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Luc Boivin's lost cheddar is passing into local legend as the Titanic of the cheese world.

The Quebec cheese maker dropped a 2,000-pound cargo of cheese to the bottom of the Saguenay fjord last year in a ripening experiment. Then he spent this summer searching for it. And now, after deploying a team of divers and an arsenal of high-tech tracking equipment, Mr. Boivin has given up the quest.

The sunken treasure of cheddar is nowhere to be found.

"It got too expensive to continue. At some point, you can't be crazy," he said recently from his factory in La Baie, Que.

No one can accuse Mr. Boivin, a fourth-generation cheese maker, of giving up easily. Searchers used state-of-the-art sonar equipment and underwater cameras to look for the bounty. Divers returned to the waters of the Baie des Ha! Ha! eight times. And the Development Centre in Ocean Mapping sailed to his aid with a $1-million, multi-beam sonar device, one of the most sophisticated marine mapping systems in Canada.

No luck.

"It's a mystery. All we know is that the cheese is no longer where it was left," said Pierre Dufour, a master diver who assisted La Fromagerie Boivin in the hunt. Whether it was eaten by cheddar-loving fish or stolen by cheese smugglers is anyone's guess.

"Where is it? We don't know," Mr. Dufour said.

According to a company estimate, $50,000 was spent to look for the cheese. The most popular theory is that its anchoring cables got caught up in the winter ice and that the cheese was carried downriver. Still, Mr. Dufour is not discouraged.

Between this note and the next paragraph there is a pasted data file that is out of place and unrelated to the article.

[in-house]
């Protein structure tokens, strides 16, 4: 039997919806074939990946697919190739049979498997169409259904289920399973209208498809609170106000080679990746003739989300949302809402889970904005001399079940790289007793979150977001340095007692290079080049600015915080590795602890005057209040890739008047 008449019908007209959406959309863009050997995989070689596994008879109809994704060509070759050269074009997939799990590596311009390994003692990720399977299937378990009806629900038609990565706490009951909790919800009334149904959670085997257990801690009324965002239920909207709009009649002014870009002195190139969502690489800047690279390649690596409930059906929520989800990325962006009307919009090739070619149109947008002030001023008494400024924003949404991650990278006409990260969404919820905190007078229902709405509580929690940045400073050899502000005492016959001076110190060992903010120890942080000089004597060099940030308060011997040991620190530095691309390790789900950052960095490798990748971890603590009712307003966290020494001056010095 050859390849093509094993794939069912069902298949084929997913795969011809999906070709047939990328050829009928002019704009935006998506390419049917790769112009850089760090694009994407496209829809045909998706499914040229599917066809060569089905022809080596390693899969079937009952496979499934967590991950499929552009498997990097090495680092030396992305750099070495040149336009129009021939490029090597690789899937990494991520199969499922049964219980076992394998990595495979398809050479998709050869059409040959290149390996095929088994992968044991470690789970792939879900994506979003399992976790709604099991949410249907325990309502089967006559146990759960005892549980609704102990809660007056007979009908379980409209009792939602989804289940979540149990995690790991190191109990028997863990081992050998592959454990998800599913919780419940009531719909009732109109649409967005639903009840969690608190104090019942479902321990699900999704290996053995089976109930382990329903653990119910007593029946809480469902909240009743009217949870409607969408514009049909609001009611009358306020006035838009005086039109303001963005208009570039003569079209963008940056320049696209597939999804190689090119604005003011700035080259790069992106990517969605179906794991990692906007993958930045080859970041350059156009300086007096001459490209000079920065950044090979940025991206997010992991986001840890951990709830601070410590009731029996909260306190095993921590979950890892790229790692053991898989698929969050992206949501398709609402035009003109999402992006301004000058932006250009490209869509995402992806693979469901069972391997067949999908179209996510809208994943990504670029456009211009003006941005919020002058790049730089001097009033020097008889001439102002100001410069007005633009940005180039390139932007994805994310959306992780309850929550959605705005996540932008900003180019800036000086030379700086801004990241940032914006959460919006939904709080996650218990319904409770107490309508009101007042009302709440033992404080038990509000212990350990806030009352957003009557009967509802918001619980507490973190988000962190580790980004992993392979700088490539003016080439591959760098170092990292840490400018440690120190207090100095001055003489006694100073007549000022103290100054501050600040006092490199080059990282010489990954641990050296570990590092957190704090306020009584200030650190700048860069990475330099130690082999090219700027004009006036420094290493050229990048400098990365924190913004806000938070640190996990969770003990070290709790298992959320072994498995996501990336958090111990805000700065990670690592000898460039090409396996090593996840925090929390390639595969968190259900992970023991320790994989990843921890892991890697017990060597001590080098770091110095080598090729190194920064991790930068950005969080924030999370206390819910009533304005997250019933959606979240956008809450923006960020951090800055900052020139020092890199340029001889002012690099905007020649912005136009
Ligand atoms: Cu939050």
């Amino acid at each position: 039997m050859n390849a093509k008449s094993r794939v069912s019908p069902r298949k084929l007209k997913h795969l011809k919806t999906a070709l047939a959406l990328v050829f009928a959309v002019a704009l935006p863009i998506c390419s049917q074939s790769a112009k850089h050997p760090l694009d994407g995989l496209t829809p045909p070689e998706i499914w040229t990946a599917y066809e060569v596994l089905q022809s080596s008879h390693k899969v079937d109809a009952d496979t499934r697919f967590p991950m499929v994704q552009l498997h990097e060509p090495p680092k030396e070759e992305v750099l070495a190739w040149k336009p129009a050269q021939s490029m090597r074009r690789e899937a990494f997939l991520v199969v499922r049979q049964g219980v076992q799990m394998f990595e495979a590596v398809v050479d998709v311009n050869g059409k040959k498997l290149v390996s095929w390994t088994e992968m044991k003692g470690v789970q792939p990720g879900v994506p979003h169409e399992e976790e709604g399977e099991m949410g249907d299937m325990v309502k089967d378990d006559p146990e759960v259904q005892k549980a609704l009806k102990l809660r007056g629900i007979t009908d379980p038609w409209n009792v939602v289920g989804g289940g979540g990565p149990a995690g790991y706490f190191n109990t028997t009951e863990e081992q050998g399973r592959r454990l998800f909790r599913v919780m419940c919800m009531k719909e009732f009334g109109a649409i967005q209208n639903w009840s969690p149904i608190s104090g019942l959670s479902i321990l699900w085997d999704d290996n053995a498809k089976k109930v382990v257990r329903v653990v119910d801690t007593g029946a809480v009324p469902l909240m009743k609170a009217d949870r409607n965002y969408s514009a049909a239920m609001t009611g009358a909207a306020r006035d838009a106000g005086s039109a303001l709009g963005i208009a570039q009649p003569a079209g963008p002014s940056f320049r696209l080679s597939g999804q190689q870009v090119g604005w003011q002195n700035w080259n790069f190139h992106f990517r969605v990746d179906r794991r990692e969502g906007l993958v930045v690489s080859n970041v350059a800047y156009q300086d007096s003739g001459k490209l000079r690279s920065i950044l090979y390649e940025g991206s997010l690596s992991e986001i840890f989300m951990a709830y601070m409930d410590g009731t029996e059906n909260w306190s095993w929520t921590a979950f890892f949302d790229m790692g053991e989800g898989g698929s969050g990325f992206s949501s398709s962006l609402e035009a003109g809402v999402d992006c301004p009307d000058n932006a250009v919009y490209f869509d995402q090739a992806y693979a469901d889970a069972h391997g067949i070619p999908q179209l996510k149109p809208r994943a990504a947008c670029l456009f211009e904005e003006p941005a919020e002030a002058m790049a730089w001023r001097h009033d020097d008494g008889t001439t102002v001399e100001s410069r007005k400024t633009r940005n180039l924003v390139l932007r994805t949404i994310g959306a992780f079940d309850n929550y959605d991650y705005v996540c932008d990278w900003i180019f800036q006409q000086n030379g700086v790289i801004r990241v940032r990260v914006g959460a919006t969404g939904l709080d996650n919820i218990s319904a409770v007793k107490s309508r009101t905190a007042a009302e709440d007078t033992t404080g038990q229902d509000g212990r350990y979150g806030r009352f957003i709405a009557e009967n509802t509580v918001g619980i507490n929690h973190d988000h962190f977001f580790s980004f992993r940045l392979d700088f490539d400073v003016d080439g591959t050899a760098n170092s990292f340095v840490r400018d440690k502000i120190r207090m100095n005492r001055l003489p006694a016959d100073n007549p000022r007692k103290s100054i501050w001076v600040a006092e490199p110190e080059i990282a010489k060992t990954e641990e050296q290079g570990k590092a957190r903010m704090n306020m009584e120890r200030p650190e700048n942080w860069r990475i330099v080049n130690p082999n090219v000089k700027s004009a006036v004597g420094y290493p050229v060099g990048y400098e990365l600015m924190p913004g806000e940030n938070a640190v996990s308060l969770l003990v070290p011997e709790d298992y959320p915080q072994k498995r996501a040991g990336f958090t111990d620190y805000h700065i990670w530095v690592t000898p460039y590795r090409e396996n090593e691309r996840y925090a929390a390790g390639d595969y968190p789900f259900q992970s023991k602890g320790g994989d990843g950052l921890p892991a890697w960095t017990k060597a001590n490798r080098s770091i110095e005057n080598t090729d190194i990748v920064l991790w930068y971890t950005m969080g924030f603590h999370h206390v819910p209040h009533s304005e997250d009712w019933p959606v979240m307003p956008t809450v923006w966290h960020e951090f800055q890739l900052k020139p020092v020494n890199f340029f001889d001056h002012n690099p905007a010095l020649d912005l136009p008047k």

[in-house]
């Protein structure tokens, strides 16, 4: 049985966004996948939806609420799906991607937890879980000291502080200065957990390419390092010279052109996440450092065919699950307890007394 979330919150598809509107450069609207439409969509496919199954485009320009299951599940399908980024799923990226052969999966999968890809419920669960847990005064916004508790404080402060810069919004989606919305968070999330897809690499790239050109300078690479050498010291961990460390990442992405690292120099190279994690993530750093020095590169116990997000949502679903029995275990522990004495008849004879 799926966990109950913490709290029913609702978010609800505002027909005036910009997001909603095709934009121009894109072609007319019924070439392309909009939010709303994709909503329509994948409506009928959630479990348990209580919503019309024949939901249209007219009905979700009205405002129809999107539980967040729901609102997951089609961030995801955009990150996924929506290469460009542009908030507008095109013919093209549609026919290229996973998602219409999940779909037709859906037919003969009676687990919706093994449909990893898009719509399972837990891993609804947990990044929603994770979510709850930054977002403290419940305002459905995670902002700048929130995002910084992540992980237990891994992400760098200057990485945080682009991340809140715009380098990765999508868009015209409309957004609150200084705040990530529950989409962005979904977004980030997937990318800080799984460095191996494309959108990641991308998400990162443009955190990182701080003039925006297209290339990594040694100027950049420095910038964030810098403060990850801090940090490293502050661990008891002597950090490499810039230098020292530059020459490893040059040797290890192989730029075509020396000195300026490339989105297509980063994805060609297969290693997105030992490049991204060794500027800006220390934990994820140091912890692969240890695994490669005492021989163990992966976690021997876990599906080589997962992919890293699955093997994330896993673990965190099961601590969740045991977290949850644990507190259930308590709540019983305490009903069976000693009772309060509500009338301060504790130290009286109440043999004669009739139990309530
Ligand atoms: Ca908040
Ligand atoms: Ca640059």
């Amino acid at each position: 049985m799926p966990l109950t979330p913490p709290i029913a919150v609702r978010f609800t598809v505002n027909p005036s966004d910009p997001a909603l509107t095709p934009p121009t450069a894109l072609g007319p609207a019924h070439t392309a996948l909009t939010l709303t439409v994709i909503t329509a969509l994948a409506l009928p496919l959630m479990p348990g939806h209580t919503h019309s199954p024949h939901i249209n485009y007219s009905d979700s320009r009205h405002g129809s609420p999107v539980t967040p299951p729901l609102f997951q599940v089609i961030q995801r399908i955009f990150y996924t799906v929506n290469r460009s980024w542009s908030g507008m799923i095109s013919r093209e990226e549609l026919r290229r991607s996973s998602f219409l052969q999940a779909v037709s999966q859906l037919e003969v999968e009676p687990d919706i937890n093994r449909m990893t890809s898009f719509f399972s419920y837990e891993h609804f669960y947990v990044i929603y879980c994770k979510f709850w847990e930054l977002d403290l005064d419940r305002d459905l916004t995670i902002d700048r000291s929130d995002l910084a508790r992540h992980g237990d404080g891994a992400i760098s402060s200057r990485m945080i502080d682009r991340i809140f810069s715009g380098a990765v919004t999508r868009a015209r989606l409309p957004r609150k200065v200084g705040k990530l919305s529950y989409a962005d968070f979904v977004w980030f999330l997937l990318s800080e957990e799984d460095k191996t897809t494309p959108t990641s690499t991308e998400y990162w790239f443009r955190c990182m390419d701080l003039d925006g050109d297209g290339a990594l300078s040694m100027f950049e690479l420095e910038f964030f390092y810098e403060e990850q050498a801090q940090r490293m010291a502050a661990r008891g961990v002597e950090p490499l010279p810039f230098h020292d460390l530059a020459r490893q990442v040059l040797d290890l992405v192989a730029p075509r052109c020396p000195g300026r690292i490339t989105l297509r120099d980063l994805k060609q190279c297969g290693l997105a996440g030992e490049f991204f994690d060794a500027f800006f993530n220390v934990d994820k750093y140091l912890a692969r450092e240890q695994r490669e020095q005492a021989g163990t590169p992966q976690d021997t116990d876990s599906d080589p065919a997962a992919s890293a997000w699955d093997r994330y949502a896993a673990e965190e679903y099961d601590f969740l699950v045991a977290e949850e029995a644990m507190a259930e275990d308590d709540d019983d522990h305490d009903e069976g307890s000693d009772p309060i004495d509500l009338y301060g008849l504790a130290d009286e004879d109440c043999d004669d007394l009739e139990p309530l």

"The Titanic sank in 1912, but it was only found in 1985," he said.

The story has captured the public's imagination. The Saguenay cheese hunt made headlines around the globe. Mr. Boivin received random reports of sightings of the errant cheese barrels miles from where they were placed.

Last month, a commander of the HMCS Chicoutimi, on a local visit, said perhaps the Canadian Forces submarine could locate the cheese. "He said he had systems that could help," Mr. Boivin said.

"It's become like a treasure hunt. It has intrigued a lot of people," Mr. Boivin said, adamantly refuting suggestions the sunken cheese story was a fish tale, although he can't deny its priceless marketing value.

Mr. Boivin dropped 10 barrels of cheese into the Saguenay last fall after a fisherman reported reeling in a piece of Boivin cheese from a lake bottom and trying it. It was pronounced the best cheese he'd ever tasted.

Undeterred by the apparent failure of this year's underwater cheese experiment, Mr. Boivin is trying again. He still believes that underwater pressure will enhance the taste of an aged cheddar. So within the next few weeks, he will drop another charge of cheese in a stainless steel, submarine-type vessel into the Baie des Ha! Ha! But this time, he's taking no chances. The cheddar will be outfitted with a tracking device.

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